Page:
Is it offensive to call women 'girls'?

Robin Thicke, rapper T.I. and Pharrell Williams performing <i>Blurred Lines</i>.

Robin Thicke, rapper T.I. and Pharrell Williams performing Blurred Lines.

Last week Pharrell Williams defended himself against accusations that 'the worst song ever' Blurred Lines made light of sexual assault. After giving his version of events, (it's about rejection, repeat to fade …), Williams said he considered himself a feminist. As a visual flourish of sorts, he turned around to show the back of his jacket which read 'girls are everything'. But … Williams is 44 years old. Is it OK for a man of his age, a man who says he supports equality, to call an album GIRL? And if it's not, well why is it permissible for Beyonce to proclaim that 'Girls run the world'? And for Amy Poehler to call her web series 'The Smart Girls at the Party'? And hey, for the love of political correctness, what about Lena Dunham?

What about those times when women - real, human, grown-ups with Facebook accounts - have said to one another, 'Let's organise a girl's night out' and everybody knew that did not mean children. And do we dare confront the thorniest question of them all: the Ryan Gosling 'Hey Girl' memes? I mean, are we human or are we DANCER?

When I first started working as – soft brag alert - an editor at Fairfax media I was told to familiarise myself with the stylebook. One of the top rules was this: Under no circumstances are writers to refer to any woman over the age of 18 as a 'girl'. So, if the stylebook of a large, mainstream media company can lay down the law, surely it's ok to question what the hell is going on when men as old as Williams are using it … willy-nilly?


It's not simply that the word is reductive, (which it is). But that, as sociology professor Lisa Wade pointed out last year, 'The sexualisation of girls and the infantilisation of adult women are two sides of the same coin. They both tell us that we should find youth, inexperience, and naivete sexy in women, but not in men."

But it isn't always so loaded or malevolent. When 'girls', is used by a woman, it infers fun times, (possibly involving alcohol). Although, when the plural is used by a man, particularly in reference to women who are strangers, it can get gross. There is a reason most adult entertainment venues say it three times: Girls, Girls Girls. They're limitless, you see! That many girls are performative, ornamental, purchasable - anything but what they really are, which is human. Pharrell sings about girls in many of his songs, often in regards to quantitative sex. He's not alone.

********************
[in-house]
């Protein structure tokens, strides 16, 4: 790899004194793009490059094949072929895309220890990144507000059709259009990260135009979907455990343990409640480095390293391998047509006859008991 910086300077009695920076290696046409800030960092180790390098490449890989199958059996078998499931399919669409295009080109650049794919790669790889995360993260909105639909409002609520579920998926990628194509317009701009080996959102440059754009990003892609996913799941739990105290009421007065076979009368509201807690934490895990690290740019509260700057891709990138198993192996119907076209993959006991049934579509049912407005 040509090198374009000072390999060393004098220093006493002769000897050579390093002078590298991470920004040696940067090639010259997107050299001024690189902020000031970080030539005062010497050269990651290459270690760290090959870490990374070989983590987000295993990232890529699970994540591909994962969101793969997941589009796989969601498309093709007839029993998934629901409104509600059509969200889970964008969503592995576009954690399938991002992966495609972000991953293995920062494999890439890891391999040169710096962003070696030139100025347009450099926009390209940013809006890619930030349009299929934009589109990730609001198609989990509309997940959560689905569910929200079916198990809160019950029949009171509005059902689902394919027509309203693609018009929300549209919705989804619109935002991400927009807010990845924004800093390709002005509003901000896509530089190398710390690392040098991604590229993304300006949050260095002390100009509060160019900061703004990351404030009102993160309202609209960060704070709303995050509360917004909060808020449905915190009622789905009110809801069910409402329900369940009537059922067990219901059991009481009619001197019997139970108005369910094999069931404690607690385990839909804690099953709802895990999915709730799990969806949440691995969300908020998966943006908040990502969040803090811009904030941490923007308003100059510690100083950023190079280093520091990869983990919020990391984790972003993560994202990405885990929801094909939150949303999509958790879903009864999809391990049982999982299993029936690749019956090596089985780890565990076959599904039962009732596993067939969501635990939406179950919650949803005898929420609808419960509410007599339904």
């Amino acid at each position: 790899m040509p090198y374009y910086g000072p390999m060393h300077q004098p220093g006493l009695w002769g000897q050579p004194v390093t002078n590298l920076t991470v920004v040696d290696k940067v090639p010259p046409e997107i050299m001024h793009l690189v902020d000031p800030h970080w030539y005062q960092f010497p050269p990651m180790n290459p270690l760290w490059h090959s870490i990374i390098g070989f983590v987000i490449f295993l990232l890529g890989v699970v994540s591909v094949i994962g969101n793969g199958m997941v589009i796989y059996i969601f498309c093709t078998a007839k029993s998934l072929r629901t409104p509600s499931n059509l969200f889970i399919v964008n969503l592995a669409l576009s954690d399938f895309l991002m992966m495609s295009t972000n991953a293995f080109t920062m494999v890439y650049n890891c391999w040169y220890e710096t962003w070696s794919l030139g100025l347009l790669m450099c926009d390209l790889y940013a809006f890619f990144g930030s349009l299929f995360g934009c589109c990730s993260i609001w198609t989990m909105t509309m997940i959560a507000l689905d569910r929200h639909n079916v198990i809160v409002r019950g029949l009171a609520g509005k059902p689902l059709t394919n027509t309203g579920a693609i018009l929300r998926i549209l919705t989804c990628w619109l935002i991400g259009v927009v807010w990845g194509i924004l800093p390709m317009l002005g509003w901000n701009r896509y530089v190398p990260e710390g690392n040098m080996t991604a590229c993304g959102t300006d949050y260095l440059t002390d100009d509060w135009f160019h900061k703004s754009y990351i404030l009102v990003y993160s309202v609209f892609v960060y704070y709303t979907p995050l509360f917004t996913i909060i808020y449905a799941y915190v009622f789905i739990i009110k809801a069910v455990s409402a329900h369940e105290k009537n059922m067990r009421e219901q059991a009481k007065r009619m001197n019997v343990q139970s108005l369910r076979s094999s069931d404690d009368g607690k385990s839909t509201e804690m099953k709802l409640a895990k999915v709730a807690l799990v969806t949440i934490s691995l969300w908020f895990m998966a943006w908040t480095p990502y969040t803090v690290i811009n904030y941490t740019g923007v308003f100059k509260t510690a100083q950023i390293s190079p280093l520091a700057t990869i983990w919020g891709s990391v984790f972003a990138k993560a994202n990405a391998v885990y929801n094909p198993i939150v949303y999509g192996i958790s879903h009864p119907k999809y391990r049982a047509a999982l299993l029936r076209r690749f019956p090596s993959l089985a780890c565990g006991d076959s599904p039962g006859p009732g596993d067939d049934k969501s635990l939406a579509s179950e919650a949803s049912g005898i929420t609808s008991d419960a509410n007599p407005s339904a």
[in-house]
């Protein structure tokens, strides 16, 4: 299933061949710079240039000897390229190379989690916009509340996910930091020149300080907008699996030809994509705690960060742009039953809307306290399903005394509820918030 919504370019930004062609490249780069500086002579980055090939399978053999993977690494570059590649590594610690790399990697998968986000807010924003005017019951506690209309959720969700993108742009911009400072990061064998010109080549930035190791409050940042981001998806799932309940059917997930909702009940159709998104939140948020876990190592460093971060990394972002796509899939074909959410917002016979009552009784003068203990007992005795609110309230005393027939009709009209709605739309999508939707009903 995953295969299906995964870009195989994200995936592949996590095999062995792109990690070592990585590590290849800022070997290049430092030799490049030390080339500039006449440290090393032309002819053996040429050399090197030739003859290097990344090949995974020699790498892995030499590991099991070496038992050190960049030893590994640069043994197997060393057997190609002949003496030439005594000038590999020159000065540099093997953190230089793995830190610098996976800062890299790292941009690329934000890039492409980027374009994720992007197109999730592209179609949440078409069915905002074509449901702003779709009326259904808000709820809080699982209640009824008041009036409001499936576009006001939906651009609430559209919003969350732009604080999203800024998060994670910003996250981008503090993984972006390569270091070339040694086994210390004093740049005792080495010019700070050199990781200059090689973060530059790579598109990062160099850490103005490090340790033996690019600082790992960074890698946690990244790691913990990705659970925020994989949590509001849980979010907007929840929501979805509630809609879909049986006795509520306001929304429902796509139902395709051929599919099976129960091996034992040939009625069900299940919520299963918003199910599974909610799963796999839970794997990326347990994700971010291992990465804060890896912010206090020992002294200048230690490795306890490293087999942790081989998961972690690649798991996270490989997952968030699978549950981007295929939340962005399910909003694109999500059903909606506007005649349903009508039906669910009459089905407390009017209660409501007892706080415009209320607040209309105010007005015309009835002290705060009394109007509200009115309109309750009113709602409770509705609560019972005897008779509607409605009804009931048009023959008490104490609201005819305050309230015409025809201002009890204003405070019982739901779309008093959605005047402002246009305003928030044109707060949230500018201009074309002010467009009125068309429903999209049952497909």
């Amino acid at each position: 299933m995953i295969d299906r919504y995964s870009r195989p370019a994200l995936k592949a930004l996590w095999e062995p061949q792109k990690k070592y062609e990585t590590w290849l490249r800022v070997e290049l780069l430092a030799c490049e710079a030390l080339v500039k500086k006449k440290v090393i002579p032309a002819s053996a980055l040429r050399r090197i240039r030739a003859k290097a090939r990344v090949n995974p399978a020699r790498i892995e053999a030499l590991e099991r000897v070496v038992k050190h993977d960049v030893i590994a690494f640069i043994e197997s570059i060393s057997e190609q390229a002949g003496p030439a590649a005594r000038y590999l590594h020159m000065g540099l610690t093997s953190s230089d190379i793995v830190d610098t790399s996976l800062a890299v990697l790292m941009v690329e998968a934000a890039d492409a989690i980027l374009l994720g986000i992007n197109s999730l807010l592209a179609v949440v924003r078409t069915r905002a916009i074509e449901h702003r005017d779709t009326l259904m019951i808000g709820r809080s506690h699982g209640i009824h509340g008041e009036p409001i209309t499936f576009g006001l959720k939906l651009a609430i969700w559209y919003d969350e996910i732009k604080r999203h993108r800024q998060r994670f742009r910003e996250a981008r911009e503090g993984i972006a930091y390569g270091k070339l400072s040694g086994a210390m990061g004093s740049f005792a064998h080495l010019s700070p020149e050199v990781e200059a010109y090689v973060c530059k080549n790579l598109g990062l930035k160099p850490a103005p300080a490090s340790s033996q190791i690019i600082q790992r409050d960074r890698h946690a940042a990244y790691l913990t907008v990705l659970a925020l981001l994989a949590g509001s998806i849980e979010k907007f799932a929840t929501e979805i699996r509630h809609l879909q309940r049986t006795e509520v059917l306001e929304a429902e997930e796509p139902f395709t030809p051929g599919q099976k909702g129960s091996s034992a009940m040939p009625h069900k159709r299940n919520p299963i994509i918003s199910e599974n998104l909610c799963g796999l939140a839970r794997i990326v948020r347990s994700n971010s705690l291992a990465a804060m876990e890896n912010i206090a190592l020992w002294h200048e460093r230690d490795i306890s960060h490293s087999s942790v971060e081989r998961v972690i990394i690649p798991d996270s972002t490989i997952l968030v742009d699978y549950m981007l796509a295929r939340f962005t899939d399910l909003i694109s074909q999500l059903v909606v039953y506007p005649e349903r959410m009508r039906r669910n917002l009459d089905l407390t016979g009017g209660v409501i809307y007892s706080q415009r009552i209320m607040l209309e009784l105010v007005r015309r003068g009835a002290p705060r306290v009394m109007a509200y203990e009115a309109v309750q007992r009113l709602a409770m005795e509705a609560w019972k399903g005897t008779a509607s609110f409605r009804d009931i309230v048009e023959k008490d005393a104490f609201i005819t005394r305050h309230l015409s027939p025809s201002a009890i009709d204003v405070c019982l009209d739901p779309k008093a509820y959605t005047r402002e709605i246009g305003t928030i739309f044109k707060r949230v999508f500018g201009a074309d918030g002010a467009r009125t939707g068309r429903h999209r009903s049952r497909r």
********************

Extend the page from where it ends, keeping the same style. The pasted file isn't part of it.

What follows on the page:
I get that when some dude croons or says the word 'girl' in a song it's meant to sound flirty, intimate. But I dry heave when I hear anyone from Bieber to Timberlake whisper-sing it in that pleading tone - like a sexy admonishment, as if there is such a thing.

So ... what's the answer? Well, we could start by putting a blanket ban on all spoken word lyrics, especially when the man sounds like he wants to make slow love to the mic. 

I digress.

The answer, ladies and gentleman, is not that difficult to discern. It all depends on who is speaking and what their motivations are.

When Beyonce is doing her call-and-response 'Who run the world? Girls!' in the song, she's re-appropriating the idea of a 'girl' being diminutive and powerless. By subverting language, Queen Bey is telling us that women and girls can indeed run the world.

Amy Poehler's web series 'Smart Girls' is aimed at teenagers, so she gets a pass. But even if she used it in regards to other women that's ok. Because she is a woman. Which means that Dunham gets a pass too. But as we know that there's nothing Dunham does that's accidental, it's obvious that by calling the show GIRLS she's saying that these women are still unformed, despite what they claim. (Artistic irony!) I mean, come on, you could conduct your own drinking game based on the number of poor life choices each character makes per episode.

Now the Gosling meme is self-referential Gosling's 'brand' is one rooted in sensitive hipsterisms that borrow heavily from black and urban communities, (as most cool words do, including my personal fave, 'girlfriend'). But I don't think it's an accident that the very first meme of Gosling was created by a man. Not many women call out to men 'hey boy' despite what the Chemical Brothers would have us believe.

So, look. As playful as 'girl' can seem when used, (by women), it's still limiting. This doesn't automatically render it offensive. But the next time a 44 year old man wants to put his hand up for gender equality, he might choose his embroidered jackets - and his words - more carefully. Sound it out if you need to, Pharrell: Wo-m-a-n! See?

Not that hard.